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Royal Tomb Found in Luxor, Egypt

Royal Tomb Found in Luxor Egypt
Royal Tomb Found in Luxor Egypt. Credit: Egyptian Ministry of Tourism and Antiquities

A royal tomb dating back 3,500 years was discovered by archaeologists in the area of Luxor in Egypt. Hatshepsut was a female pharaoh, and it is possible that she co-ruled ancient Egypt around the time the tomb was built.

In a statement, archaeologists said, “Partial inscriptions and ceramic evidence suggest this was constructed during the joint-reign of Thutmose III and Hatshepsut.”

A group of archaeologists from the Ministry of Tourism and Antiquities and a mission from the New Kingdom Research Foundation, connected to the MacDonald Institute for Archaeological Research at the University of Cambridge, were responsible for uncovering the tomb.

The team was visiting a region close to Luxor known as the Wadi Gabbanat el-Qurud, situated near the Valley of the Kings. They then came across the tomb in October 2022.

The time of Hatshepsut, a female co-ruler


The time of Hatshepsut, a female co-ruler
The time of Hatshepsut, a female co-ruler. Credit: Egyptian Ministry of Tourism and Antiquities

When Thutmose III ascended the throne in 1479 B.C., he was a young boy—possibly just two years old—and his stepmother, Hatshepsut, served as regent and eventually co-ruler until her death in roughly 1458 B.C.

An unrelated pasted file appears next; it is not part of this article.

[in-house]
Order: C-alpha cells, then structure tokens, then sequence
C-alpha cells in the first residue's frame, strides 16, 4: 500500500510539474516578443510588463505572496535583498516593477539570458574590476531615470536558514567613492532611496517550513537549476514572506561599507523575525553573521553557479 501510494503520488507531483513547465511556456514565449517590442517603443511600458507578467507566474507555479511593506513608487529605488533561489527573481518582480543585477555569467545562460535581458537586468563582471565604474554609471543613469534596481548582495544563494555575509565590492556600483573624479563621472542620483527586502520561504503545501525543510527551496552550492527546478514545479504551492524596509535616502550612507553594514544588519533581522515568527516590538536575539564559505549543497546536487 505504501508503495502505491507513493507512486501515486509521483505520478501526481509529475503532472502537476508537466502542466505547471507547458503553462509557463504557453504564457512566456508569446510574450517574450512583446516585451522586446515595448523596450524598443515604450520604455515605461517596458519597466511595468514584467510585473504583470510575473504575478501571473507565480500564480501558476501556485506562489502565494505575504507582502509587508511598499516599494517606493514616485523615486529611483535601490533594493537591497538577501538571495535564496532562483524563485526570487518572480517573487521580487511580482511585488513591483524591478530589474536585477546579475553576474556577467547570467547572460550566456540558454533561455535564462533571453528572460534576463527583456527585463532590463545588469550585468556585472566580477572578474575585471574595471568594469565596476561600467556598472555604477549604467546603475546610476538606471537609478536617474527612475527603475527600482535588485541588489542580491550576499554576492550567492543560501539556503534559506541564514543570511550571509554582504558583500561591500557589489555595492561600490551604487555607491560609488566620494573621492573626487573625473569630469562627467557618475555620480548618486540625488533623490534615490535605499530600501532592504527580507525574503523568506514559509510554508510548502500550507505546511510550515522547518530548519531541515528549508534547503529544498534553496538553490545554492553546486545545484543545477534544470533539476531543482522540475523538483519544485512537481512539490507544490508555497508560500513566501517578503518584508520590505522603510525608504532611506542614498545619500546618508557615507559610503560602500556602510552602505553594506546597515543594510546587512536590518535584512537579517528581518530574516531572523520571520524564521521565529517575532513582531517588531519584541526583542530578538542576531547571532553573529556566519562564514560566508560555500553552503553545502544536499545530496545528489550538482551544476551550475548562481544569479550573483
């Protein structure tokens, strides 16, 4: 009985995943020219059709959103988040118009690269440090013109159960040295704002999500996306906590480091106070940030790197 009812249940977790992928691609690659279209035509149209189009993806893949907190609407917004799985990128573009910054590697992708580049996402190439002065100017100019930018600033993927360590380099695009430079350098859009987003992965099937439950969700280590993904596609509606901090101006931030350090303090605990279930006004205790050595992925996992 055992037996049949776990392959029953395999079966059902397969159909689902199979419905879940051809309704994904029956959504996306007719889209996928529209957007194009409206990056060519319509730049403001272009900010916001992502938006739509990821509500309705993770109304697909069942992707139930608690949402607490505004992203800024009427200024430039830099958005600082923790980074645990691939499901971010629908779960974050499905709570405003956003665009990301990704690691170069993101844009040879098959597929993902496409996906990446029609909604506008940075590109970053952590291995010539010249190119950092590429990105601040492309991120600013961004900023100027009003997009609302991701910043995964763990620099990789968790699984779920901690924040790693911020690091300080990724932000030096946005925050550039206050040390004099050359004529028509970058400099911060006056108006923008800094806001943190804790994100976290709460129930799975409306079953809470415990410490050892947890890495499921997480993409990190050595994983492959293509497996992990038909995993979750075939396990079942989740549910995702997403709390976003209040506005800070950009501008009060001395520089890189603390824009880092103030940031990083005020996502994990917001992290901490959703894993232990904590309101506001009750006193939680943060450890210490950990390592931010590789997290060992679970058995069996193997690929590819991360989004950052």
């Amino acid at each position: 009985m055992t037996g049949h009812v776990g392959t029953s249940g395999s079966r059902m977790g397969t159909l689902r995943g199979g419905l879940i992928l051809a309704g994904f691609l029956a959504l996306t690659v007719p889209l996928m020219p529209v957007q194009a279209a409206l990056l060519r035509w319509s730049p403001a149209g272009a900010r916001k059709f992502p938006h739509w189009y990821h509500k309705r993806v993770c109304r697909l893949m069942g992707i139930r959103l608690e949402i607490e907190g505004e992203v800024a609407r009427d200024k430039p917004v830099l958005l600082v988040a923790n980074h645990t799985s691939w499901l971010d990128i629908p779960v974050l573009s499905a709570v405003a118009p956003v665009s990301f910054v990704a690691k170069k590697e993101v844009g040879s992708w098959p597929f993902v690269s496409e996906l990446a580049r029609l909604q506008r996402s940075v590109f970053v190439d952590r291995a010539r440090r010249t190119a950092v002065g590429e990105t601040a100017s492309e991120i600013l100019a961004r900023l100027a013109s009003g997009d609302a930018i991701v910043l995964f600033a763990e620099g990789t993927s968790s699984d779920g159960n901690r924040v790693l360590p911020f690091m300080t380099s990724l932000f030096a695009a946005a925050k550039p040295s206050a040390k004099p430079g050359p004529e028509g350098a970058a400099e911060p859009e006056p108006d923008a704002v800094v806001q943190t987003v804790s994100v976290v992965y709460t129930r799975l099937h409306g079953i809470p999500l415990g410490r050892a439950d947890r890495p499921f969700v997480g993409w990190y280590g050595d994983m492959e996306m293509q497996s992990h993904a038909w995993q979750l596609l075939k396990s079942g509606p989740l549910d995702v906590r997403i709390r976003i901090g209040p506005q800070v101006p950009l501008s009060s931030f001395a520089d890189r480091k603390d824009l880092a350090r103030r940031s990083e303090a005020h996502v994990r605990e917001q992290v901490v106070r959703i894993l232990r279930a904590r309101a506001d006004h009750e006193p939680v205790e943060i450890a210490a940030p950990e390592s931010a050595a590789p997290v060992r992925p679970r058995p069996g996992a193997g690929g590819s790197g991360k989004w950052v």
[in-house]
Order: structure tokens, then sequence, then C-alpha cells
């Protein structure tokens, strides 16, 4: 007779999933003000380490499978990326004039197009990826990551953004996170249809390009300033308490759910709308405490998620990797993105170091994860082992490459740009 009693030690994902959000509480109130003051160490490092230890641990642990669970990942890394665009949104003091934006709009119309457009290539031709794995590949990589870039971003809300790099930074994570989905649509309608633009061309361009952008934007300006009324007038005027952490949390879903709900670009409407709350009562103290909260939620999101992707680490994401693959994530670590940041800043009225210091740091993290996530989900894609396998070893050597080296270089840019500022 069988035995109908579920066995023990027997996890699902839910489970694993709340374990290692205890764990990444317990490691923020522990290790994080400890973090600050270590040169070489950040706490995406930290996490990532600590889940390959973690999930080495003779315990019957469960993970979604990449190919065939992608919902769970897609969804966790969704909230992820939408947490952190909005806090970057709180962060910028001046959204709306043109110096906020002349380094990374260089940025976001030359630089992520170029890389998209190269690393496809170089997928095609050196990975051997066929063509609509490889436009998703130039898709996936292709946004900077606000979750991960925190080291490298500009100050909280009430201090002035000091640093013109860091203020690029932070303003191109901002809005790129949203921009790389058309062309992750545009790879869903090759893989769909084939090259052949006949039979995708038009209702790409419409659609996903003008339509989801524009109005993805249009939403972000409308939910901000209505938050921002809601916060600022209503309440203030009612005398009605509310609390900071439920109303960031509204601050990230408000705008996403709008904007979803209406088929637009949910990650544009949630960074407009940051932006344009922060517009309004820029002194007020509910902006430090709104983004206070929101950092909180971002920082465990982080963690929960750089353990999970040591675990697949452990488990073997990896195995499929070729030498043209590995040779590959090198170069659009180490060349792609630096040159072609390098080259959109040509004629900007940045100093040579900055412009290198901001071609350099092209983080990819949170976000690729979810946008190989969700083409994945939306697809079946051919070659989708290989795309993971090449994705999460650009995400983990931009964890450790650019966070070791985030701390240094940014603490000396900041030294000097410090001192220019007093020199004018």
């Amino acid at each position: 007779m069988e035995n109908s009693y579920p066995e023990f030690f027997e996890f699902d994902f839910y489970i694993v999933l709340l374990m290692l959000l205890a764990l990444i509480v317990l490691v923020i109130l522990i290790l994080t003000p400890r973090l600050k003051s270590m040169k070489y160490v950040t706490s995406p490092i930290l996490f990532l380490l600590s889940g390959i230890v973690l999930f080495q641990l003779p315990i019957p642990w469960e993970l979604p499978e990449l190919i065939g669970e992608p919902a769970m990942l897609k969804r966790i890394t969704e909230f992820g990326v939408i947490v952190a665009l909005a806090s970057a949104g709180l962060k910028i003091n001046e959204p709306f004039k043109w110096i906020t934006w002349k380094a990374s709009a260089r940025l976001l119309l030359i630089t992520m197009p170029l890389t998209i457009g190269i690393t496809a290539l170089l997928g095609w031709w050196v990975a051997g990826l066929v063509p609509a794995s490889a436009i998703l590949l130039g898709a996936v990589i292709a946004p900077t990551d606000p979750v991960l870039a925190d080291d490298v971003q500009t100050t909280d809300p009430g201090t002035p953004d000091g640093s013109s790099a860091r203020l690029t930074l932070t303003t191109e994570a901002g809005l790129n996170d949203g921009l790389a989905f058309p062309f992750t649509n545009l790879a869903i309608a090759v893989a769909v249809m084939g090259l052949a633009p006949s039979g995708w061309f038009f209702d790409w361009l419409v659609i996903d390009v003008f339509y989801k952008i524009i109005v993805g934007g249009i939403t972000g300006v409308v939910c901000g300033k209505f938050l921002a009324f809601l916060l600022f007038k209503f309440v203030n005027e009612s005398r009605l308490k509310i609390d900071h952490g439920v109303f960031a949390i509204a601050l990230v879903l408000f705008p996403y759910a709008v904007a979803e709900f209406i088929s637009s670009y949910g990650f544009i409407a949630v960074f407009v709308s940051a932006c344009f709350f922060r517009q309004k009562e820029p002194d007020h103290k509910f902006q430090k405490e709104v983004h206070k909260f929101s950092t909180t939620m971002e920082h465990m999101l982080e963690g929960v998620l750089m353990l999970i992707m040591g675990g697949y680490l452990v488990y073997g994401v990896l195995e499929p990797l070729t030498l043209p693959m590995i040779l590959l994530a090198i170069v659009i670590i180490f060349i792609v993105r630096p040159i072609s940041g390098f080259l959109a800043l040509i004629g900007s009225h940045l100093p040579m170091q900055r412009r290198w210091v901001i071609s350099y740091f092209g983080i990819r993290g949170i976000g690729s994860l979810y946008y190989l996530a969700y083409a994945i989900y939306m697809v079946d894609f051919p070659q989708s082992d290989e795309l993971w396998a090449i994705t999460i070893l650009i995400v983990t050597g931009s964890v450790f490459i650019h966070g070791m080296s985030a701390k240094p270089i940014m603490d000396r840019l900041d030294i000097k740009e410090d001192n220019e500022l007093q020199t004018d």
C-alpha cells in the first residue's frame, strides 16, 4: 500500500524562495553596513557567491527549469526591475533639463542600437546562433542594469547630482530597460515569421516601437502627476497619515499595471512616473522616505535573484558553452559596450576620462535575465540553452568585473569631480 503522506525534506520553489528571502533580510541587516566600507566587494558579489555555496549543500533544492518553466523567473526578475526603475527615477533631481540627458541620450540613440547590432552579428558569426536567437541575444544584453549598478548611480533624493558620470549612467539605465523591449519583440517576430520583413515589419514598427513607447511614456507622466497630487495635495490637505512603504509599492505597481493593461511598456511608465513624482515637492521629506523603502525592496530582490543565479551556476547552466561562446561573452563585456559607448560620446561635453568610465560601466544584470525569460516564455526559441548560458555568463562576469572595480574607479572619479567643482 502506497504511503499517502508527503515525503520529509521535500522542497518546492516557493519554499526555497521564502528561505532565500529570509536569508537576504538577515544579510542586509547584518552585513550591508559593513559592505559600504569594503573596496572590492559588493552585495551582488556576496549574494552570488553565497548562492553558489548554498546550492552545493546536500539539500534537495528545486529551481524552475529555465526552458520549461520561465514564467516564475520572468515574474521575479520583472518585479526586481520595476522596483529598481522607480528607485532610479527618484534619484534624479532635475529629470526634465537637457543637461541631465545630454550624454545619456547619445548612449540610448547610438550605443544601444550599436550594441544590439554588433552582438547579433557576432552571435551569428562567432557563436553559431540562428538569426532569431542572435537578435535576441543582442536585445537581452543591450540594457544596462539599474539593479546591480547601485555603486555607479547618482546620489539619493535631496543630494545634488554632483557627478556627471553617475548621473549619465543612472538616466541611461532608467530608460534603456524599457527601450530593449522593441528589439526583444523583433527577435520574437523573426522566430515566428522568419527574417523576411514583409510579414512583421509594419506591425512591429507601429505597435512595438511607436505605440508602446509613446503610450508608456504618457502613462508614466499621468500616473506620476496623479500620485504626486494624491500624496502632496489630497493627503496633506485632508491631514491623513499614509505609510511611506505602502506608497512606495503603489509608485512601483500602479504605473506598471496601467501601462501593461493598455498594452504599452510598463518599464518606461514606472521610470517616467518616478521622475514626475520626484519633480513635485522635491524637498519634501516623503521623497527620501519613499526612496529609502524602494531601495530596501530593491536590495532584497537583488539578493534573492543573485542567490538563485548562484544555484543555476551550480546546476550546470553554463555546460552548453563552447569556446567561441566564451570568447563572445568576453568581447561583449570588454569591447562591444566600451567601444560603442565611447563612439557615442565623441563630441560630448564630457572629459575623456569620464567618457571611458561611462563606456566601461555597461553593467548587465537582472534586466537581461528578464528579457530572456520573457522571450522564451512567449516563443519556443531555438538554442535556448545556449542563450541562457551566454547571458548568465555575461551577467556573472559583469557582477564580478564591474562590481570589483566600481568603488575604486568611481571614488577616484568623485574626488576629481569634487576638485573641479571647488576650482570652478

During their rule together, a temple was built at Deir el-Bahri, and an Egyptian expedition to Punt, perhaps in present-day East Africa, was a resounding success.

Multiple people were buried in the recently discovered tomb, and “the architecture, as currently understood, indicates the tomb was altered several times shortly after it was first constructed,” the researchers revealed.

The tomb’s original inhabitant remains a mystery to the team of archaeologists. In their statement, they said that the tomb’s “surviving decoration and the size of the few accessible chambers currently point to a royal burial of some importance, [and this is] most likely, given the location [near the Valley of the Kings], the burial of a great royal wife and several children of a Thutmosid king.”

It is possible that there is more than one set of human bones there, according to the experts. However, water damage from earlier floods severely compromised the tomb’s structure, and the experts said that “repeated flooding has completely filled the main axis of the tomb with concrete-hard debris and has caused the ceilings of the tomb to weaken and collapse.”

The tomb’s components are still being examined and studied, and, according to the statement, “it will take several seasons to clear the chambers and make the tomb safe.”

Other discoveries in Luxor

The Luxor area of Egypt is rich in archaeological discoveries, with many notable finds from ancient Egyptian history.

Amongst the most significant discoveries in the area is also the Valley of the Kings, where several tombs belonging to pharaohs and nobles of the New Kingdom period were discovered.

The Temple of Hatshepsut, a well-preserved temple dedicated to the goddess Amun, and the Ramesseum, a temple built for pharaoh Ramesses II, known for its large statues, are other such noteworthy findings in the region.

Lastly, the Temple of Luxor and the Temple of Karnak, both dedicated to the god Amun, are also likewise in Luxor. These are known for their impressive architecture and well-preserved inscriptions and reliefs.

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